Lehmkuhle was selected from a pool of almost 70 applicants who responded to an advertisement in the Chronicle for Higher Education, said Stuart Silverman, chairman of the Provost Search Committee at USF. The committee reviewed the applications and narrowed its search to eight candidates, he said.
I hate doing repetitive things like folding laundry or doing dishes. It’s not the part where I place the dishes or the dirty clothes into the machine that washes them that I hate. I loathe having to remove the items to either be folded or put back in the cupboard. What’s the use? Once I get everything put away, it’s time to use them again. These mundane tasks take time away from the projects I’m dying to start but never seem to get to.
I’m not a craft person. I’ve never stenciled a wall or appliquéd a sweatshirt — I leave those “fun” undertakings to my daughters-in-law. But there are a few projects that I’ve kept waiting in the wings.
FRANKENSTEIN — To an outsider, little is frightening about this mid-Missouri hamlet that shares its name with the gothic novel. These villagers are more prone to know one another’s names than to rise up against a monster.
And the residents of the area say they like their close-knit community.
Letters arrived Wednesday for nine of the 30 doctors at Boone Clinic, informing them that they would have to find a new provider for medical malpractice insurance next year.
The affected physicians specialize in pulmonary medicine, ophthalmology, rheumatology, oncology and internal medicine. Gloria Logan, Boone Clinic’s personal administrative specialist, said the doctors were “very concerned and upset” about losing their coverage.
After years of spreading cinders on city streets for snow removal, Columbia is beginning to lay the groundwork to use salt as the primary snow-removing substance.
Cinders, a waste product from the coal-fired Municipal Power Plant, are economical because they’re free. And cinders aren’t corrosive to pavement or vehicles.
A head-on collision just east of Columbia Thursday claimed the life of a Columbia teenager and left another man in serious condition.
Melissa Howland, 18, was pronounced dead at the scene at 4:40 p.m. by Boone County Death Investigator Dori Burke. Stephen Cornelison, 27, also of Columbia, was taken to University Hospital.
Tucked away at the back of the El Chaparral neighborhood just east of Columbia is Boone County’s largest sewer lagoon. Guarded by a fence and a “Keep Out” sign, the lagoon drains 166,000 gallons of treated sewage every day. It flows directly into the North Fork of Grindstone Creek, just a few miles upstream of a common swimming area.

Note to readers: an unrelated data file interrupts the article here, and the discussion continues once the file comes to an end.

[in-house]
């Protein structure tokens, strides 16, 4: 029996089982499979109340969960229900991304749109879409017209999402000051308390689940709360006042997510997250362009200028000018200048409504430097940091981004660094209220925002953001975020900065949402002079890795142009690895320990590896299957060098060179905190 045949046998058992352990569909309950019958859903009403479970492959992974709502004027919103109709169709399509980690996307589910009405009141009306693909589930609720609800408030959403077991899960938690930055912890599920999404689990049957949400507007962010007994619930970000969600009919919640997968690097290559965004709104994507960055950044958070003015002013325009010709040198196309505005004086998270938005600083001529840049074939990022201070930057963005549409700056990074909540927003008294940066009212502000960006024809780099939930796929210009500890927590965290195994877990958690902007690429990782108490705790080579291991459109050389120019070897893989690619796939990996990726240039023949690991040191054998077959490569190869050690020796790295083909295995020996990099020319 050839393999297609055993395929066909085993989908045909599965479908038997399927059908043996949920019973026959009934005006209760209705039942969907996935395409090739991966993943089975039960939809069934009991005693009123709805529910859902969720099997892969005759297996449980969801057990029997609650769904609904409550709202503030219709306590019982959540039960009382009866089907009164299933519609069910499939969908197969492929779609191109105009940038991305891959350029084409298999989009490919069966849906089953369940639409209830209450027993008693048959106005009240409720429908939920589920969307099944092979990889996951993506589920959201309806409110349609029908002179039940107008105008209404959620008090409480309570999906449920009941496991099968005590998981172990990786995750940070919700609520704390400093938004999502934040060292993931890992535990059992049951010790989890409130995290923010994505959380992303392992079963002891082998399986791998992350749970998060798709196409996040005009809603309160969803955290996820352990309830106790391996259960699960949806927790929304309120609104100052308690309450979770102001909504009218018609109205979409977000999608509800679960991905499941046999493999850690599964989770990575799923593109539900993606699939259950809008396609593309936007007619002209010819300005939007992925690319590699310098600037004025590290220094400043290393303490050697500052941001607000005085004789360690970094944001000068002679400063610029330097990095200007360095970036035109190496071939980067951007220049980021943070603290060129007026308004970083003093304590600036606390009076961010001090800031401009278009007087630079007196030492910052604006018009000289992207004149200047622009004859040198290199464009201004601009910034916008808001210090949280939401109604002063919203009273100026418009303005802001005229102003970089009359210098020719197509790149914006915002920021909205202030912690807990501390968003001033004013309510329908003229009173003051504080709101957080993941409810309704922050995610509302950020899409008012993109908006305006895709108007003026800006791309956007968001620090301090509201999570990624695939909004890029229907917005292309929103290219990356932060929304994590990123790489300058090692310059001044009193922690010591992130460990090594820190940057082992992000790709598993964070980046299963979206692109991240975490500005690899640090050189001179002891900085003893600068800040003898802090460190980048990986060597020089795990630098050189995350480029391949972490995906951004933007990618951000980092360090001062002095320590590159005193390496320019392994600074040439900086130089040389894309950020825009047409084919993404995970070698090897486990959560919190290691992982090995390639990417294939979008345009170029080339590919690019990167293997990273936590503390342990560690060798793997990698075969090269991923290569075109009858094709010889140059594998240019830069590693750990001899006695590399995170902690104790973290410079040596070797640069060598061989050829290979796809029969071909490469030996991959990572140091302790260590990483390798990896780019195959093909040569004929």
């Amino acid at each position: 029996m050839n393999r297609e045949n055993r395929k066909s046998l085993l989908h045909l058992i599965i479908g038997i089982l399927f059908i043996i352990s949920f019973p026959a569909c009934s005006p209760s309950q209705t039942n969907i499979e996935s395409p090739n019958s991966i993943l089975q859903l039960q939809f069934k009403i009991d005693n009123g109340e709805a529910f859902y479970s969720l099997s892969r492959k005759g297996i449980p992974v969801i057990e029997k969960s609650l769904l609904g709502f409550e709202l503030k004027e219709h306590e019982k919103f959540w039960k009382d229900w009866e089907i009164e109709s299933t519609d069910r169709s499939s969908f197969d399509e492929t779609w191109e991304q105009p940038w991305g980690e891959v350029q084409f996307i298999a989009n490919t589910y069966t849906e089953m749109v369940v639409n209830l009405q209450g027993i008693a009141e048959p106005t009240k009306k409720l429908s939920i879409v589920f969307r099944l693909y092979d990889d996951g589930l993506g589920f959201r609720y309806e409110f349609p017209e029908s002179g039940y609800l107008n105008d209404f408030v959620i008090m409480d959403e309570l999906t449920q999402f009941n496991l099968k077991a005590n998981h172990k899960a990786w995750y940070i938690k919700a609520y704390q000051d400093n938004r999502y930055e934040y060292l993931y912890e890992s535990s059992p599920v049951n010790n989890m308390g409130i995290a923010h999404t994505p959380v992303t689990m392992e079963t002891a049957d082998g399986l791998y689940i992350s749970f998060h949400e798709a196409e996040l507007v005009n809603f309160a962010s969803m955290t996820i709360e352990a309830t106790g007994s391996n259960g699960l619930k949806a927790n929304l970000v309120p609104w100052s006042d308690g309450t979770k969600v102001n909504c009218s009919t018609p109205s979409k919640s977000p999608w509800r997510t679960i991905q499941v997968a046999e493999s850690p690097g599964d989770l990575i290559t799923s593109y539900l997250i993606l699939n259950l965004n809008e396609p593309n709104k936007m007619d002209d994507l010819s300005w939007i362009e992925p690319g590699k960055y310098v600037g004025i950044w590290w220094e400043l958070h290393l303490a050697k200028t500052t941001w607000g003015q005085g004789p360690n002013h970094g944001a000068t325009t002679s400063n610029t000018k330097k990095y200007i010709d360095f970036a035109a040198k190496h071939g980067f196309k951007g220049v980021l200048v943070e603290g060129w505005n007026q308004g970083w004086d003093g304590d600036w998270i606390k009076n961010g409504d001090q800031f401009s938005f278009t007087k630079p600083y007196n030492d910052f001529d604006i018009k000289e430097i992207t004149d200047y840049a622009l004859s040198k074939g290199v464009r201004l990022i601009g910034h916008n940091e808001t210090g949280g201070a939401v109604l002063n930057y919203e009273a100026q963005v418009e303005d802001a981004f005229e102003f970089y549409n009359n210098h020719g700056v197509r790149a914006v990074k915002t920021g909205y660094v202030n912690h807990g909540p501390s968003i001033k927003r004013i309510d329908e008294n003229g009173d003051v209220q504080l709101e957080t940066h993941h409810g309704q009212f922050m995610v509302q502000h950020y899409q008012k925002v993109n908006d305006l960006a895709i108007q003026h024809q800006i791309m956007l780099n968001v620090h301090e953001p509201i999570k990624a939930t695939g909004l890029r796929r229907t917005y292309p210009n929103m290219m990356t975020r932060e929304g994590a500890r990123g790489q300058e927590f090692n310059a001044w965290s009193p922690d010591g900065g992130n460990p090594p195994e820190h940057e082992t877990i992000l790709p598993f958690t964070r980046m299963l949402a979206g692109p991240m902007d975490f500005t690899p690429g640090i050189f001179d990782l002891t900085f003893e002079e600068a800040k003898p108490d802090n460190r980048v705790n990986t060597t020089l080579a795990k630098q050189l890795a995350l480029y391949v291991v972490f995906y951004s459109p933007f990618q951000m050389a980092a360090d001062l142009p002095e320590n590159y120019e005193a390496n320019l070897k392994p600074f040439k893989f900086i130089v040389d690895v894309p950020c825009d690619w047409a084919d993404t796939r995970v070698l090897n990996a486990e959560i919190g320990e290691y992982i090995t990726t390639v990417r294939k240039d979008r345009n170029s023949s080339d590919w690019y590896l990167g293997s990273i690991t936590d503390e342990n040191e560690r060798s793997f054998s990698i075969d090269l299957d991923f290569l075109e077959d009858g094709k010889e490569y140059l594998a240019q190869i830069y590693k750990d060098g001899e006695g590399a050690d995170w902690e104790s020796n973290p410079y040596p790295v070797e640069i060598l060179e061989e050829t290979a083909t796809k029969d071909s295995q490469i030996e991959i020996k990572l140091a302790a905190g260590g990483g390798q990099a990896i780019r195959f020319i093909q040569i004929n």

The process is legal but not necessarily safe.
Two MU researchers have been awarded nearly $421,000 to conduct a three-year study aimed at improving family planning and outreach in Boone County’s growing Hispanic population.
Dr. James Campbell and Dr. Marjorie Sable will use the grant, funded by the nonprofit Missouri Foundation for Health, to study cultural barriers in the use of birth control among local Hispanics.
Sheela Amin has never been to a Columbia City Council meeting, but soon the meetings will be an integral part of her job.
Amin, Columbia’s new city clerk, began her training Monday. After eight years of working for the State Emergency Management Agency, she is looking forward to the change.
Acting on a series of tips from informants, Boone County Sheriff’s Department detectives arrested two Jefferson City women early Thursday morning on suspicion of possessing about a gram of heroin and a gram of crack cocaine.
Andrea Reid, 33, and Mary Ann Wilson, 31, were pulled over along U.S. 63 near Ashland at 12:25 a.m. after detectives received information that drugs were being transported to Columbia from Jefferson City over the past several days.
Guarding prisoners is one of the lowest-paid and highest-stress jobs in state government, according to the Department of Corrections. But following a recent successful manhunt in and around the Missouri State Penitentiary, the governor is looking for corrections officers to get more respect.
A task force, announced Thursday by Gov. Bob Holden, will create a professional certification program for Missouri corrections officers. The nine-member Corrections Officer Certification Commission will study what qualifications state prison guards and county jailers should meet, as well as whether applicants should be tested to become corrections officers.